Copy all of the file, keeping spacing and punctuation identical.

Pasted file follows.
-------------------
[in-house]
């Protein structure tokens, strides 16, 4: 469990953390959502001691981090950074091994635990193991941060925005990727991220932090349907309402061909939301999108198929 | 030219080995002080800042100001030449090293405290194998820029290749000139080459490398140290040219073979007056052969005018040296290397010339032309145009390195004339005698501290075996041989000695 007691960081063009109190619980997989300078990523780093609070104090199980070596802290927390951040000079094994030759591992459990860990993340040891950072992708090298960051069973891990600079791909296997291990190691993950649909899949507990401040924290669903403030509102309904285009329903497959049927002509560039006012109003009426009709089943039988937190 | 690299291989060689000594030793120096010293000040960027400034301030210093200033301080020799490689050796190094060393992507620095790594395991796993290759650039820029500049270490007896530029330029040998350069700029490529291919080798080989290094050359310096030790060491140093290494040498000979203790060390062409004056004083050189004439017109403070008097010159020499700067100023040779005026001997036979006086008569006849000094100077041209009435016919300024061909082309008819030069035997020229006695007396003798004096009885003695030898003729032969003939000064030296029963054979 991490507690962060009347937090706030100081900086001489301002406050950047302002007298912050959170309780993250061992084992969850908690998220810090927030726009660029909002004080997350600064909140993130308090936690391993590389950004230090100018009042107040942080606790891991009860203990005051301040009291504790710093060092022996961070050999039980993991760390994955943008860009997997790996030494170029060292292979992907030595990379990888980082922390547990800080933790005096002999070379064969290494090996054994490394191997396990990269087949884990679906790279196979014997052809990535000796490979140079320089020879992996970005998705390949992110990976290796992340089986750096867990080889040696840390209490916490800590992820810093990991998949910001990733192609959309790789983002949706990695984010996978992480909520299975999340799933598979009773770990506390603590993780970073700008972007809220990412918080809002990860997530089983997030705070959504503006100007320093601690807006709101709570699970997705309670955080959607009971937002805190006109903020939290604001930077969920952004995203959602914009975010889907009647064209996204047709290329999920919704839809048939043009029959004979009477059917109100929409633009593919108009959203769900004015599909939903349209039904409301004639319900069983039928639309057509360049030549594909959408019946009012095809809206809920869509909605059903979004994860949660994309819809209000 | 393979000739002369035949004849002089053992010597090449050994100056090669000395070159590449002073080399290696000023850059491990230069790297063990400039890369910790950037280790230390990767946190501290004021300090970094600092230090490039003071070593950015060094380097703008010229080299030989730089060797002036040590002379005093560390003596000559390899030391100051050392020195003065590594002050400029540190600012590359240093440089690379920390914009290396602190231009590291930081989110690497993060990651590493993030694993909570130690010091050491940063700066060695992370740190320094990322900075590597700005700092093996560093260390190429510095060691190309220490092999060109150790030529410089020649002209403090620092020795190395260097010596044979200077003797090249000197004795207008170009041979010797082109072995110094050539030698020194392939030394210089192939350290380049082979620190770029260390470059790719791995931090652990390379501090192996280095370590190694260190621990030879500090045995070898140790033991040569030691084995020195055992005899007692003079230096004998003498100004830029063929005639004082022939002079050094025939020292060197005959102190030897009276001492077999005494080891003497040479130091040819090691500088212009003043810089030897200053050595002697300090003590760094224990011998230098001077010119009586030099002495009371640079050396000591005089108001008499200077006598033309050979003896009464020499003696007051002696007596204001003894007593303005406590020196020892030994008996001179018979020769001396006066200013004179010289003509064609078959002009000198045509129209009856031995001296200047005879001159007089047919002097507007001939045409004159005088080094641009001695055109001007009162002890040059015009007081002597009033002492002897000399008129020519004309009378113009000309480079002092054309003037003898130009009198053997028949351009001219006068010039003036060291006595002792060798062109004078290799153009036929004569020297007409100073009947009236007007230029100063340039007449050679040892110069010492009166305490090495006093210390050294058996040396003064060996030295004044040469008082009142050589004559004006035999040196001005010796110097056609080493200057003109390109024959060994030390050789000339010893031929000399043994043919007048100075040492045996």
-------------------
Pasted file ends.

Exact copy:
[in-house]
């Protein structure tokens, strides 16, 4: 469990953390959502001691981090950074091994635990193991941060925005990727991220932090349907309402061909939301999108198929 | 030219080995002080800042100001030449090293405290194998820029290749000139080459490398140290040219073979007056052969005018040296290397010339032309145009390195004339005698501290075996041989000695 007691960081063009109190619980997989300078990523780093609070104090199980070596802290927390951040000079094994030759591992459990860990993340040891950072992708090298960051069973891990600079791909296997291990190691993950649909899949507990401040924290669903403030509102309904285009329903497959049927002509560039006012109003009426009709089943039988937190 | 690299291989060689000594030793120096010293000040960027400034301030210093200033301080020799490689050796190094060393992507620095790594395991796993290759650039820029500049270490007896530029330029040998350069700029490529291919080798080989290094050359310096030790060491140093290494040498000979203790060390062409004056004083050189004439017109403070008097010159020499700067100023040779005026001997036979006086008569006849000094100077041209009435016919300024061909082309008819030069035997020229006695007396003798004096009885003695030898003729032969003939000064030296029963054979 991490507690962060009347937090706030100081900086001489301002406050950047302002007298912050959170309780993250061992084992969850908690998220810090927030726009660029909002004080997350600064909140993130308090936690391993590389950004230090100018009042107040942080606790891991009860203990005051301040009291504790710093060092022996961070050999039980993991760390994955943008860009997997790996030494170029060292292979992907030595990379990888980082922390547990800080933790005096002999070379064969290494090996054994490394191997396990990269087949884990679906790279196979014997052809990535000796490979140079320089020879992996970005998705390949992110990976290796992340089986750096867990080889040696840390209490916490800590992820810093990991998949910001990733192609959309790789983002949706990695984010996978992480909520299975999340799933598979009773770990506390603590993780970073700008972007809220990412918080809002990860997530089983997030705070959504503006100007320093601690807006709101709570699970997705309670955080959607009971937002805190006109903020939290604001930077969920952004995203959602914009975010889907009647064209996204047709290329999920919704839809048939043009029959004979009477059917109100929409633009593919108009959203769900004015599909939903349209039904409301004639319900069983039928639309057509360049030549594909959408019946009012095809809206809920869509909605059903979004994860949660994309819809209000 | 393979000739002369035949004849002089053992010597090449050994100056090669000395070159590449002073080399290696000023850059491990230069790297063990400039890369910790950037280790230390990767946190501290004021300090970094600092230090490039003071070593950015060094380097703008010229080299030989730089060797002036040590002379005093560390003596000559390899030391100051050392020195003065590594002050400029540190600012590359240093440089690379920390914009290396602190231009590291930081989110690497993060990651590493993030694993909570130690010091050491940063700066060695992370740190320094990322900075590597700005700092093996560093260390190429510095060691190309220490092999060109150790030529410089020649002209403090620092020795190395260097010596044979200077003797090249000197004795207008170009041979010797082109072995110094050539030698020194392939030394210089192939350290380049082979620190770029260390470059790719791995931090652990390379501090192996280095370590190694260190621990030879500090045995070898140790033991040569030691084995020195055992005899007692003079230096004998003498100004830029063929005639004082022939002079050094025939020292060197005959102190030897009276001492077999005494080891003497040479130091040819090691500088212009003043810089030897200053050595002697300090003590760094224990011998230098001077010119009586030099002495009371640079050396000591005089108001008499200077006598033309050979003896009464020499003696007051002696007596204001003894007593303005406590020196020892030994008996001179018979020769001396006066200013004179010289003509064609078959002009000198045509129209009856031995001296200047005879001159007089047919002097507007001939045409004159005088080094641009001695055109001007009162002890040059015009007081002597009033002492002897000399008129020519004309009378113009000309480079002092054309003037003898130009009198053997028949351009001219006068010039003036060291006595002792060798062109004078290799153009036929004569020297007409100073009947009236007007230029100063340039007449050679040892110069010492009166305490090495006093210390050294058996040396003064060996030295004044040469008082009142050589004559004006035999040196001005010796110097056609080493200057003109390109024959060994030390050789000339010893031929000399043994043919007048100075040492045996």